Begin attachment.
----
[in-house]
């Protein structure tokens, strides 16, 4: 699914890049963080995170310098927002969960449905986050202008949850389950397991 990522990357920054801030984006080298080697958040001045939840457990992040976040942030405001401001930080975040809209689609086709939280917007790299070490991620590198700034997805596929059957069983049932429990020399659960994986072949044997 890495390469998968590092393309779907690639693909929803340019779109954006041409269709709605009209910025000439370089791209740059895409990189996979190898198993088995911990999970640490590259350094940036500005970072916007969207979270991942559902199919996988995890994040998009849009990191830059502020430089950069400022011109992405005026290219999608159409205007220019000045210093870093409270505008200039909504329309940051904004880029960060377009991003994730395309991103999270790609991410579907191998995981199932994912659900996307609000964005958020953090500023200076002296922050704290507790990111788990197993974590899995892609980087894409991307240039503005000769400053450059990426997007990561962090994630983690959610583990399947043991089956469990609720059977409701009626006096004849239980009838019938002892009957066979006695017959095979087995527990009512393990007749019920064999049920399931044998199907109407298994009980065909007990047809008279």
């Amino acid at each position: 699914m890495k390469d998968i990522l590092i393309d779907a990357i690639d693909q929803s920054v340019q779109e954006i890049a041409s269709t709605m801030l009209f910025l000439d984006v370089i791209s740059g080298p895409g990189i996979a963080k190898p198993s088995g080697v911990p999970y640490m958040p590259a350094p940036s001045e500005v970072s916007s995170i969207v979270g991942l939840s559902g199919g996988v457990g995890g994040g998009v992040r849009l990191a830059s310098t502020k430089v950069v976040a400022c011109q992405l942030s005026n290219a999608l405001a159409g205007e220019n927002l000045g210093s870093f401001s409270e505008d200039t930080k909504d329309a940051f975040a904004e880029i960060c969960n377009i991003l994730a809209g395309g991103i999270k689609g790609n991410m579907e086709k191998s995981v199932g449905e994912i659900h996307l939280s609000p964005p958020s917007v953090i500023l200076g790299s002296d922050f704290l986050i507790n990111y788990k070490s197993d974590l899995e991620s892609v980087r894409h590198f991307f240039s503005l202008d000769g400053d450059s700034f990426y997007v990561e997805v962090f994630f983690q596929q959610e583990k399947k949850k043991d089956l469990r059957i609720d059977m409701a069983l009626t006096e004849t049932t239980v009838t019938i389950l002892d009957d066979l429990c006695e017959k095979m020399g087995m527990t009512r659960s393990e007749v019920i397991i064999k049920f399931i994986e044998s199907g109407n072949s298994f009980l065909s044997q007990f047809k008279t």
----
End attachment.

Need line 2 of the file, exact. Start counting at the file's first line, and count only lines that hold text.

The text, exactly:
């Protein structure tokens, strides 16, 4: 699914890049963080995170310098927002969960449905986050202008949850389950397991 990522990357920054801030984006080298080697958040001045939840457990992040976040942030405001401001930080975040809209689609086709939280917007790299070490991620590198700034997805596929059957069983049932429990020399659960994986072949044997 890495390469998968590092393309779907690639693909929803340019779109954006041409269709709605009209910025000439370089791209740059895409990189996979190898198993088995911990999970640490590259350094940036500005970072916007969207979270991942559902199919996988995890994040998009849009990191830059502020430089950069400022011109992405005026290219999608159409205007220019000045210093870093409270505008200039909504329309940051904004880029960060377009991003994730395309991103999270790609991410579907191998995981199932994912659900996307609000964005958020953090500023200076002296922050704290507790990111788990197993974590899995892609980087894409991307240039503005000769400053450059990426997007990561962090994630983690959610583990399947043991089956469990609720059977409701009626006096004849239980009838019938002892009957066979006695017959095979087995527990009512393990007749019920064999049920399931044998199907109407298994009980065909007990047809008279």